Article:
The UAW will oversee relentless speedup in the factories and a new performance-based scheme that will pay second-tier workers bonuses if the company attains increased profit margins. This will encourage a ruthless competition between workers in line with the notorious piecework system abolished by autoworkers in mass struggles in the 1930s and 1940s. The deal also provides larger pay raises to “team leaders,” encouraged by the UAW to crack the whip.

The contract gives the green light for new layoffs and plant closings. It also signals the UAW’s willingness to collaborate in a merger with GM or some other company that would destroy tens of thousands of jobs, as long as the merged company pledges to continue to work with the UAW.

The agreement is not the result of talks between the company and an organization that represents the workers. It is the result of a conspiracy between two business entities to more effectively structure FCA's operations so as to boost profits and the UAW's share of the spoils. This includes the shifting of production to lower-wage centers and the potential closure of "troublesome" plants with more militant workers.

That the UAW can peddle such a rotten agreement as a “substantial gain” only underscores the fact that it is a tool of the corporations and an enemy of the workers. It is not a “workers organization,” but a police force, labor contractor and health insurance business.

FCA workers around the country have rightfully responded to this sellout with contempt and anger. The question is: What way forward?

A successful fight requires organization, but this means the organization of workers in opposition to the UAW. The WSWS urges workers to form rank-and-file action committees to establish lines of communication between every factory, organize demonstrations and protests and mount a campaign in opposition to the threats and ballot-stuffing of the UAW. Workers should insist that no votes be held until they have time to properly study the contract independently of the lies and sugarcoating of the UAW.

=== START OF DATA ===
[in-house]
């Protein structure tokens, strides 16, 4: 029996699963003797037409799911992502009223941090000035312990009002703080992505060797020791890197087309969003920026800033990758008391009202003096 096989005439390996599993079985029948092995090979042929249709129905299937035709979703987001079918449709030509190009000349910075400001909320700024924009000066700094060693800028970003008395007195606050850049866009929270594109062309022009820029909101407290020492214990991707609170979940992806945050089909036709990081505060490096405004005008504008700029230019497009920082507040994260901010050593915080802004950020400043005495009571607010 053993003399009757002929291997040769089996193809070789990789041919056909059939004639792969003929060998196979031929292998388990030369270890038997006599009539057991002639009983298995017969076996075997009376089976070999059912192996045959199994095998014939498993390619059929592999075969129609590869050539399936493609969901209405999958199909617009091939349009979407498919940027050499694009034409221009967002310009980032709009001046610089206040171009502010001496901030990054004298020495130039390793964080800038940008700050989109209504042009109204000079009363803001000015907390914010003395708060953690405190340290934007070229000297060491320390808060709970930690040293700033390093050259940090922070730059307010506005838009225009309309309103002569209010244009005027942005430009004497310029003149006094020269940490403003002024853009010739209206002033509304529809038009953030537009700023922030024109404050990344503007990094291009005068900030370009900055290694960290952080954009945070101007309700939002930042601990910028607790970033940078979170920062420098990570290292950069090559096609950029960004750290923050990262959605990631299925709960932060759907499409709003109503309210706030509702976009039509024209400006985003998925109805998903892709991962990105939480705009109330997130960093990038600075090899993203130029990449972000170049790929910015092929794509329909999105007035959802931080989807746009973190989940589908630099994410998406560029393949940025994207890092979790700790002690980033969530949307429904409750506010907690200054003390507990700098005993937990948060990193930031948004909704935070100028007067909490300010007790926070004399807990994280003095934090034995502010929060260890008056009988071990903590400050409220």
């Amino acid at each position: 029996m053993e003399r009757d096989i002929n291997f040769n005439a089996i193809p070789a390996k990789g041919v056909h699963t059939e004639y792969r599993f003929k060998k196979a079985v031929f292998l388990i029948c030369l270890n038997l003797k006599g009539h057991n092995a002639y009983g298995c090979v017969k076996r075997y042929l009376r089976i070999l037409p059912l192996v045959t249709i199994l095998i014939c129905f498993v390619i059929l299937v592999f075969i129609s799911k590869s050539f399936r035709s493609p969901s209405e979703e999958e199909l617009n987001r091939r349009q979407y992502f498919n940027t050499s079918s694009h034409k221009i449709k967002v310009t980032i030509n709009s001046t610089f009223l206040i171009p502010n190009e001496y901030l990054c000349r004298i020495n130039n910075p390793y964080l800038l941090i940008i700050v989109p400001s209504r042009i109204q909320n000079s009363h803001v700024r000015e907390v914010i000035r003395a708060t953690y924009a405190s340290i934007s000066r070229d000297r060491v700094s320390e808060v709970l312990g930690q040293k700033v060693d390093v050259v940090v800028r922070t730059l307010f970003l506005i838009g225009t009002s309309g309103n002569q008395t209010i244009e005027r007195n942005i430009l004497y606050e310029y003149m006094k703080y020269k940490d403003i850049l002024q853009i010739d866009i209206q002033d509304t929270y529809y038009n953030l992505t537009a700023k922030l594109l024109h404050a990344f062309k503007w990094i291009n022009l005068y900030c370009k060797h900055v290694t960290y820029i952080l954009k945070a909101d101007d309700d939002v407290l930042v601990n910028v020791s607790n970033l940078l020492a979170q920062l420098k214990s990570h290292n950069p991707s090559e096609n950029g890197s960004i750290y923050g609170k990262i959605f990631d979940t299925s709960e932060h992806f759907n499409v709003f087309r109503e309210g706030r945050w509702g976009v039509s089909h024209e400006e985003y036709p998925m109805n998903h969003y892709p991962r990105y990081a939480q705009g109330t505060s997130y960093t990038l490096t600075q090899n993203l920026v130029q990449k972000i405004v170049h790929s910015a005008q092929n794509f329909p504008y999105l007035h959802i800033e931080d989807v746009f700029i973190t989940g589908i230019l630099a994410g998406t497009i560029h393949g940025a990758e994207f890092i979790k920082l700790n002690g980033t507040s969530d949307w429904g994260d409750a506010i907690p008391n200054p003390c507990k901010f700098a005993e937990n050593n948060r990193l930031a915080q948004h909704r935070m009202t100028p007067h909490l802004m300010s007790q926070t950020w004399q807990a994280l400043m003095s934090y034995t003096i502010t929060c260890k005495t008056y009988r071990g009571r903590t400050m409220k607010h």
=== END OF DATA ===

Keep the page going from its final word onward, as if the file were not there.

A “no” vote is only the beginning. A rejection of the contract will not make the UAW come back with a better deal. On the contrary, the union will collaborate with the employers to threaten the jobs of militant workers.

The fight to improve living standards places workers in a direct struggle not only against the auto bosses, but against the entire capitalist economic and political setup, including the Obama administration, whose economic policy is based on transforming the US into a cheap-labor platform.

Autoworkers have many potential allies in this fight: the working class of the United States and internationally. An appeal should be sent out to all workers—steelworkers, Verizon telecom workers, postal workers, teachers and others facing similar battles—to unify the working class in a common struggle. An offensive by autoworkers would be a powerful impetus for a struggle of workers and young people throughout the world against social inequality and the relentless corporate-government attacks on the working class.

At the same time, autoworkers must reject the nationalism of the UAW and fight to unite with our class brothers in Mexico, Canada, Europe, Asia, Latin America and Africa against the global corporations and banks.

The working class must not pay for the capitalist economic crisis or the criminal decisions of the corporate and financial elites. Instead, workers must organize as an independent political force in opposition to both big business parties and the profit system they defend.

All of the political parties and institutions of big business, from the Democrats and Republicans to the courts and the police, function as tools of the rich. That is why workers must build an independent political movement, uniting every section of the working class behind a program to seize the ill-gotten gains of the billionaires; establish public ownership and democratic, working class control over the banks, major corporations and natural resources; and reorganize the economy in the US and internationally to guarantee the social rights of workers—for secure and good-paying jobs, health care, education, housing, leisure time, a comfortable retirement and a future for the next generation free from poverty and war.